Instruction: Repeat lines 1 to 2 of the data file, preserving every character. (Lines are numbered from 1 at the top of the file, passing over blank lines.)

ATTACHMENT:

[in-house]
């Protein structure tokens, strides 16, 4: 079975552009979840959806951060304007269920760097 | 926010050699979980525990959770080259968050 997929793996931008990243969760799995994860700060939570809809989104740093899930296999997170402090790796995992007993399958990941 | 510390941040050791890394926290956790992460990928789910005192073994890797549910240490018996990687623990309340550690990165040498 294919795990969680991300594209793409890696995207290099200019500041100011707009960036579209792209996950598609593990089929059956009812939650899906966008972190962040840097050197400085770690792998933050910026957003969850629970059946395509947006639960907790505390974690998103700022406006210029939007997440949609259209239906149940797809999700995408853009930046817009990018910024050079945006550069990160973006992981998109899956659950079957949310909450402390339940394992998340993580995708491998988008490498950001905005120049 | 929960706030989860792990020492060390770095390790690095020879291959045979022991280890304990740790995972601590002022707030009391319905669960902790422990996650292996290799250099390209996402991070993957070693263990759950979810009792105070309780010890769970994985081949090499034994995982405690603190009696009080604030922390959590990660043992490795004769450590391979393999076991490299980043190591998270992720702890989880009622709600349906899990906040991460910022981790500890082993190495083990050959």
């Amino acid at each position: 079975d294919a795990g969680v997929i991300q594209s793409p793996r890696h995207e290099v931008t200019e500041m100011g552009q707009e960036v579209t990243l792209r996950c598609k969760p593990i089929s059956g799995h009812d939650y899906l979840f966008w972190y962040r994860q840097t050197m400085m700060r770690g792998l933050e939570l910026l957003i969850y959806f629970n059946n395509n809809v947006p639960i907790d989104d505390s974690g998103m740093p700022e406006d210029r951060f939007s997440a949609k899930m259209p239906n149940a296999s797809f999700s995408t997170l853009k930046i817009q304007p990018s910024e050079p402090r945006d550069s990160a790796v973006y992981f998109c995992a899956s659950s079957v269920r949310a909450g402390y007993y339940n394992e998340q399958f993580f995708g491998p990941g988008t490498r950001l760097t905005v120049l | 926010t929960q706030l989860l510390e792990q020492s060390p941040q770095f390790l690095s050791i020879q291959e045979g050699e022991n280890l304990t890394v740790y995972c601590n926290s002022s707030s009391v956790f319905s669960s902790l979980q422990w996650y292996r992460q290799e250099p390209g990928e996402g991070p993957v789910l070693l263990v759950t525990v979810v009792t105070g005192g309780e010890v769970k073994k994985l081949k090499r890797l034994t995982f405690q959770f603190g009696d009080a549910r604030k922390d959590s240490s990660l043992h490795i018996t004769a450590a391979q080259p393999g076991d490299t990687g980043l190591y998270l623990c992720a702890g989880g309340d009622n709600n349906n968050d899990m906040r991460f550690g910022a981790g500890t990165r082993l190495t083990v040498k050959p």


[in-house]
């Protein structure tokens, strides 16, 4: 079975552009979840959806951060304007269920760097 | 926010050699979980525990959770080259968050 997929793996931008990243969760799995994860700060939570809809989104740093899930296999997170402090790796995992007993399958990941 | 510390941040050791890394926290956790992460990928789910005192073994890797549910240490018996990687623990309340550690990165040498 294919795990969680991300594209793409890696995207290099200019500041100011707009960036579209792209996950598609593990089929059956009812939650899906966008972190962040840097050197400085770690792998933050910026957003969850629970059946395509947006639960907790505390974690998103700022406006210029939007997440949609259209239906149940797809999700995408853009930046817009990018910024050079945006550069990160973006992981998109899956659950079957949310909450402390339940394992998340993580995708491998988008490498950001905005120049 | 929960706030989860792990020492060390770095390790690095020879291959045979022991280890304990740790995972601590002022707030009391319905669960902790422990996650292996290799250099390209996402991070993957070693263990759950979810009792105070309780010890769970994985081949090499034994995982405690603190009696009080604030922390959590990660043992490795004769450590391979393999076991490299980043190591998270992720702890989880009622709600349906899990906040991460910022981790500890082993190495083990050959």